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Eovaldi brushes past minor hiccup in return

@IanMBrowne
September 13, 2020

Nathan Eovaldi took the mound on 22 days of rest on Saturday night at Tropicana Field, and you could only wonder if the rust had hurt him when he opened the outing by serving up a leadoff homer to Austin Meadows. The flame-throwing righty -- who had been sidelined by

Nathan Eovaldi took the mound on 22 days of rest on Saturday night at Tropicana Field, and you could only wonder if the rust had hurt him when he opened the outing by serving up a leadoff homer to Austin Meadows.

The flame-throwing righty -- who had been sidelined by a right calf strain -- swiftly proved rust was no issue. In fact, he looked downright refreshed while overpowering the Rays for the rest of his abbreviated start.

Box score

Over three innings, Eovaldi gave up three hits and one run while walking none and striking out four as the Red Sox fell to the Rays, 5-4.

“It definitely felt really good to be back out there,” said Eovaldi. “That first inning I was a little fired up, timing was a little off with everything. Took me a little bit to settle down, but once I did I felt really good.”

With 13 games left in the season, Eovaldi will likely make two or three more starts. And it’s important he build some momentum going into 2021.

Signed for two more years, Eovaldi is an important piece to the starting rotation going forward. This season, he’s been left to anchor a rotation that didn’t get a single pitch from Chris Sale or Eduardo Rodriguez.

That made it even more frustrating for Eovaldi to have to miss three weeks himself due to a nagging injury.

In the past, ailments to his arm kept Eovaldi out for much longer than three weeks.

“None of us plan on being injured. It’s definitely something I’ve struggled with in the past,” said Eovaldi. “I’ve tried to change my diet, I’ve tried to not work out as much, work out more, try to work with things. This is the first time I’ve had a calf injury.

“It’s frustrating. I was just playing catch. I felt it grab. I thought I was doing the right thing by saying I felt it grab and thought it would only be a day or two and it turns out to be two or three weeks. I definitely want to be that guy that the team relies upon, to go out and take the ball and the team has a good chance to win the ballgame.”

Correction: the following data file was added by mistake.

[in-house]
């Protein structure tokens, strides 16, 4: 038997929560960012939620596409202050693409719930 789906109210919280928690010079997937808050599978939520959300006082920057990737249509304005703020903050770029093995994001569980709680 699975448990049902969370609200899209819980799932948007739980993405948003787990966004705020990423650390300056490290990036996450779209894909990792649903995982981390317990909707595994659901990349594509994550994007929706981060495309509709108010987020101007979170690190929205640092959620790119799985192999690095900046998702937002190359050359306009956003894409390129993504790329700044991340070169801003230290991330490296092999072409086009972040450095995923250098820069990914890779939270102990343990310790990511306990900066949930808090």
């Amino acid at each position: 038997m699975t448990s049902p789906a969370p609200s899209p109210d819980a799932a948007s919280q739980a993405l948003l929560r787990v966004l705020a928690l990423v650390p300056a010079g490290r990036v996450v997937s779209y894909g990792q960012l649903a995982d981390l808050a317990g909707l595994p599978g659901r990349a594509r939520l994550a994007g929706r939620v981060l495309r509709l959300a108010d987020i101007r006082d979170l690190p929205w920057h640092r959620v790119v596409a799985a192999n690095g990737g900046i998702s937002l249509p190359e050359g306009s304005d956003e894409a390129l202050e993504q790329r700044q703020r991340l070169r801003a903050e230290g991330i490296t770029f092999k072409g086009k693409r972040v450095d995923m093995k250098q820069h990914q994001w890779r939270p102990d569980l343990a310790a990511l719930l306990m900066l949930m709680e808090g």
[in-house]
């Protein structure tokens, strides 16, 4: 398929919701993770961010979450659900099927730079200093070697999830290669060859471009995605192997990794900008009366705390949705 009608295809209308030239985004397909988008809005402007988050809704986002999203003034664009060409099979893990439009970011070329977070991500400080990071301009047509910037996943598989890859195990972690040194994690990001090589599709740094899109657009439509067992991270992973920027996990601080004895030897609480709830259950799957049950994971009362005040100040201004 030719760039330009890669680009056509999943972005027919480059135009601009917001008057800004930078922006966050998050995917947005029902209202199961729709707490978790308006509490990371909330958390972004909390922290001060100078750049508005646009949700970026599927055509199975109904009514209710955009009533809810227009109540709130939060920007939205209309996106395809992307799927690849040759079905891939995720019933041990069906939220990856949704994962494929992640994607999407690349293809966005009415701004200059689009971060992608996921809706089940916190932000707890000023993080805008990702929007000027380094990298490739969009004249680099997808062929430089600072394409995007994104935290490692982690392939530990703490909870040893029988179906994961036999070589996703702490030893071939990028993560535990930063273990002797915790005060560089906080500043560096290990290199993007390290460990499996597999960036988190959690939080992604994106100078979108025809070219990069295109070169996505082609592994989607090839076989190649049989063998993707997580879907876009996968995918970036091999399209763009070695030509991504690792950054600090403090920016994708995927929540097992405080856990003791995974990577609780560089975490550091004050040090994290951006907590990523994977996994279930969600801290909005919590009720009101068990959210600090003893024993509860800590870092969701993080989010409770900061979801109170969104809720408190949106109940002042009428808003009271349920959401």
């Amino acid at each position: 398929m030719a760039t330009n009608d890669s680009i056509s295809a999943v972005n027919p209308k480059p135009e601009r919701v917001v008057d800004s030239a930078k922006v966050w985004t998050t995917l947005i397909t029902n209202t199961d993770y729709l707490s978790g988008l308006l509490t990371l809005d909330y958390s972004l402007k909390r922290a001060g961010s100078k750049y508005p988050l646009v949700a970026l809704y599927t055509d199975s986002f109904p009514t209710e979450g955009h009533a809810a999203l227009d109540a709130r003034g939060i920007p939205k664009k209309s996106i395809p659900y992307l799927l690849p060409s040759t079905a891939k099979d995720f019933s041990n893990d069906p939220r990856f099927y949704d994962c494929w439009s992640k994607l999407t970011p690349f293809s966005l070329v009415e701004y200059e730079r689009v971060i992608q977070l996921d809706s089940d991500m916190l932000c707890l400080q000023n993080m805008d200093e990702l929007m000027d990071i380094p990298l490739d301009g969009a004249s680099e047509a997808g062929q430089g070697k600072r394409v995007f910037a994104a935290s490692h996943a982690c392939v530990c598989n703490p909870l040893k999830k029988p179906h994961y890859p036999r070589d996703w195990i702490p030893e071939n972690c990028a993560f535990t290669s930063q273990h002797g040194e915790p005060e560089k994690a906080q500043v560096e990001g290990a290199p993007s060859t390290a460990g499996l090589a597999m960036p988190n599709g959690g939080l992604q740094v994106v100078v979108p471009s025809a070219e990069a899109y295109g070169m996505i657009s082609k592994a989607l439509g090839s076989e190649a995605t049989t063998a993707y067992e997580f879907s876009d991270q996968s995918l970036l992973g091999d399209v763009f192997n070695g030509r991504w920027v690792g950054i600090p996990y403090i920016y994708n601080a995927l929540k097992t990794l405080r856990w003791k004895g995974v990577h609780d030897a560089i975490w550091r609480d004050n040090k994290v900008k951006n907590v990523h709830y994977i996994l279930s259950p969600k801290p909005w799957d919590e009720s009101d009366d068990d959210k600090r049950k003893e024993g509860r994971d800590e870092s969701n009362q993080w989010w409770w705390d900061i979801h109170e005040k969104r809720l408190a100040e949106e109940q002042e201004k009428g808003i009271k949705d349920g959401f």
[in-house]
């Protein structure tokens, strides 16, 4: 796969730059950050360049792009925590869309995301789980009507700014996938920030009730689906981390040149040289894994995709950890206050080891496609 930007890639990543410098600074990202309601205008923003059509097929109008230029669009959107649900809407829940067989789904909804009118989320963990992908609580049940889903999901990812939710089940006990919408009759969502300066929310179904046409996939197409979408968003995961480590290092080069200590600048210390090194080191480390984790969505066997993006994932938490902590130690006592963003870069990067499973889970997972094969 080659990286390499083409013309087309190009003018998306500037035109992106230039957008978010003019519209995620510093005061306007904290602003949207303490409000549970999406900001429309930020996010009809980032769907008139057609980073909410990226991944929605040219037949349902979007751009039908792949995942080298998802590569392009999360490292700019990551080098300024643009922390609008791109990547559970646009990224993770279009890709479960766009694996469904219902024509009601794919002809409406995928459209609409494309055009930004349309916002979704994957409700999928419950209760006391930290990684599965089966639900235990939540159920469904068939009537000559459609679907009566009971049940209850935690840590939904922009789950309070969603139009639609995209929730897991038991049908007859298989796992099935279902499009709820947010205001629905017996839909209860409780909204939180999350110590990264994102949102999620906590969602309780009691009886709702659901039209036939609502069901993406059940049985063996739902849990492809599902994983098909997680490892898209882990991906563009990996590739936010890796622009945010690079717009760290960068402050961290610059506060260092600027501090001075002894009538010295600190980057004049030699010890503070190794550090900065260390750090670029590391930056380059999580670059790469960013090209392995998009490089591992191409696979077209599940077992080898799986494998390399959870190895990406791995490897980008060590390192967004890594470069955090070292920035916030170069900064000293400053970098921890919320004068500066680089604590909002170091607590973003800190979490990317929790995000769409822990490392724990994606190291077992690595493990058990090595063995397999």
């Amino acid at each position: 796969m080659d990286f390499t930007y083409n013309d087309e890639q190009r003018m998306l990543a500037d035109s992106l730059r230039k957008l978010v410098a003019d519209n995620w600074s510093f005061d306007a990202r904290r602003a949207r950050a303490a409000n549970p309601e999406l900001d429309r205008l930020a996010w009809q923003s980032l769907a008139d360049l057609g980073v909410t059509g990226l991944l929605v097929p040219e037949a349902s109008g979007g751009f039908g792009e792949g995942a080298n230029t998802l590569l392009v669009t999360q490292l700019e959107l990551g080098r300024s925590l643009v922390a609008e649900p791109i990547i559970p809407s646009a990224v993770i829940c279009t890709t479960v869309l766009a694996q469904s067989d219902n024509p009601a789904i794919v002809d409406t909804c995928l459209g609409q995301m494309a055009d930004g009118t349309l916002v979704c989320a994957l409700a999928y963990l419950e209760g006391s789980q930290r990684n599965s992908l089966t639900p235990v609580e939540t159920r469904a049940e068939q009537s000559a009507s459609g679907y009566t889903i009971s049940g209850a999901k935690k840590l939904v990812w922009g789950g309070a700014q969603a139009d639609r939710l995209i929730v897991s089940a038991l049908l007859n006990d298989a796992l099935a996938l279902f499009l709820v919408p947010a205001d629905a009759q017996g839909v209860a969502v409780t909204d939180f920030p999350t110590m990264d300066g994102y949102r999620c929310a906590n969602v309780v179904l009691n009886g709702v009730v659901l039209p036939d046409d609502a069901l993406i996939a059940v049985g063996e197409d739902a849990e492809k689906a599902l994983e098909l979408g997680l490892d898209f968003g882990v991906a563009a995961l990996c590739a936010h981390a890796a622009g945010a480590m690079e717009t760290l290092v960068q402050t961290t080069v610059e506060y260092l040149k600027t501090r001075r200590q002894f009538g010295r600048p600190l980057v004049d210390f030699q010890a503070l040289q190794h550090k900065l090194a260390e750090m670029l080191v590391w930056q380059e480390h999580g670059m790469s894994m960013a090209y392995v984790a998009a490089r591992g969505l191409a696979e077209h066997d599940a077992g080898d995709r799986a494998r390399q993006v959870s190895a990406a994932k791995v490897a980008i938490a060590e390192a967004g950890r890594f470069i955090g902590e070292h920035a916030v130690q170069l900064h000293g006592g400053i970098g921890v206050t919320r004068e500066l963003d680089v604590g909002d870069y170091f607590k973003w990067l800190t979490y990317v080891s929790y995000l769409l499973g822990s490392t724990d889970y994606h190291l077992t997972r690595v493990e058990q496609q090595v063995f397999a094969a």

The good thing about this season is that Eovaldi should go home with his arm feeling powerful and durable. Eovaldi threw a dozen four-seam fastballs on Saturday, maxing out at 99.6 mph and averaging 98.5.

In 2021, the Red Sox will look for Eovaldi to be a key piece to their pitching puzzle.

“Well, you’re right, we were dependent on him, and the reason we were so dependent upon him was once Chris went down and once Eddie went down,” said Red Sox manager Ron Roenicke. “But if we’ve got Eddie back next year, we’ll see what we’re going to do with the other part of the rotation. Chris, whenever he folds back in next year. Then it’s not going to be all on Nate.”

Mixed bag for Chavis
Saturday looked like it was going to be a good night in what has been a tough sophomore season for Michael Chavis. The first baseman ended a 77 at-bat homerless streak by belting a solo shot to center in the third.

Earlier in the game, he made a brilliant stab at first to take a hit away from Nate Lowe.

But the bad overshadowed the good in the fifth when Chavis got doubled off second base on a popup by Alex Verdugo.

“Yeah, he forgot the outs,” said Roenicke. “It happens. He knows it and feels bad about it. But other than that, it happens at times. You need to concentrate all the time and sometimes you lapse. But he knows.”

Running Red Sox
The Red Sox were all over the place on the bases in Saturday’s loss, recording six steals. It was their highest total since Aug. 9, 2010, when they stole six at Yankee Stadium.

Xander Bogaerts and Jackie Bradley Jr. stole two each while Alex Verdugo and Chavis each had one steal.

All six steals came off Rays starter Tyler Glasnow, who got the win.

“Yes, we know he’s got great stuff. To try to disrupt some pitchers somehow, you try to pick something that you can maybe take advantage of, and we did, but he still threw the ball pretty good,” said Roenicke. “I just think we haven’t run this year. I’ve been wanting to run, and I don’t know why we’re a little more hesitant this year, and last year we were, too.

"We don’t have any true 50-bases-a-year basestealers, but we have some guys that run, and I think we need to take advantage of some guys that have higher leg kicks when we can.”

Ian Browne has covered the Red Sox for MLB.com since 2002. Follow him on Twitter @IanMBrowne and Facebook.